Webkit browsers like Chrome do not permit such as file access thus you cannot make such ajax calls to fetch, while other browsers like Mozilla Firefox are bit more ‘relaxed’. Thus you may want to use such those to test and develop your app further. However, (if you’re like me) if Chrome is your prefered web browser choice of development, to workaround this cross-origin request issue, you can append the following command line switch parameters when opening up Chrome.
Doing this will tell Chrome to permit any data that’s served via file protocol can be accessed in the browser. Thus I’d find it’s a quick and win way to find out your AJAX functions works as expected before you decide the next stage to run webserver that serves these static files later on.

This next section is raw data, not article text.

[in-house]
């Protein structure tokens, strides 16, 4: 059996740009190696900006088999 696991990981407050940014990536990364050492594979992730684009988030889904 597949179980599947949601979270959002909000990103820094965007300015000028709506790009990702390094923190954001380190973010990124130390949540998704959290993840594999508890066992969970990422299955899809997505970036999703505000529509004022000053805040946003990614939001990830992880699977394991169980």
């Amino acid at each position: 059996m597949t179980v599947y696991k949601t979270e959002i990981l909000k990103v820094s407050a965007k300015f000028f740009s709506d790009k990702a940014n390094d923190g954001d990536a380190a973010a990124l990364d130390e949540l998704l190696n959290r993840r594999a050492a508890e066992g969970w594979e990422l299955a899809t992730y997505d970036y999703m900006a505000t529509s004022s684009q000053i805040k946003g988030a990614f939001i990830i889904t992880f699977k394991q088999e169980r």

Lastly, we have our very own an API web server, which either you write one to build a web server that will statically serve your end points to fetch/post any data or you sign up with third-party API vendor that caters these web services.
Thus our service code (hypothetically) looks like this.
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As you do with any remote API calls, we always use a lot of AJAX/Promises calls for various data operations.
For the purposes of this tutorial, I will be focusing on the LocalStorage example as the main scope for this tutorial development. I think not only it’s one of the easier concepts to grasp when building client-side browser apps for mobile development, but these are the common technologies JS developers are facing everyday when implementing their CRUD applications. I will look into the API server as a separate tutorial in the future.
On the third part of these tutorial series, I will show you how to build the UI for business directory app step-by-step.